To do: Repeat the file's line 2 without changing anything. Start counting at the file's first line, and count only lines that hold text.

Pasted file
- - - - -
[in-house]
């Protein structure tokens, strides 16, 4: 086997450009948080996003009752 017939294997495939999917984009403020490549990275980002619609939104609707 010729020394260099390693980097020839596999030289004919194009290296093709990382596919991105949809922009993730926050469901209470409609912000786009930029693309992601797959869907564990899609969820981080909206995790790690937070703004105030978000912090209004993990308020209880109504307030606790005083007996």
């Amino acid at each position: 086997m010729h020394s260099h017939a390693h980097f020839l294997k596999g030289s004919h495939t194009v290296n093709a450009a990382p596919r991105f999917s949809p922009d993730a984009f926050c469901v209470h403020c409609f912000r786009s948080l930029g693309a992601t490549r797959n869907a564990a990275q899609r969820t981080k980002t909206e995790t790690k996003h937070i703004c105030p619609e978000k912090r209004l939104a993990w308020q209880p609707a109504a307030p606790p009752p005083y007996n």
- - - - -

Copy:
């Protein structure tokens, strides 16, 4: 086997450009948080996003009752 017939294997495939999917984009403020490549990275980002619609939104609707 010729020394260099390693980097020839596999030289004919194009290296093709990382596919991105949809922009993730926050469901209470409609912000786009930029693309992601797959869907564990899609969820981080909206995790790690937070703004105030978000912090209004993990308020209880109504307030606790005083007996």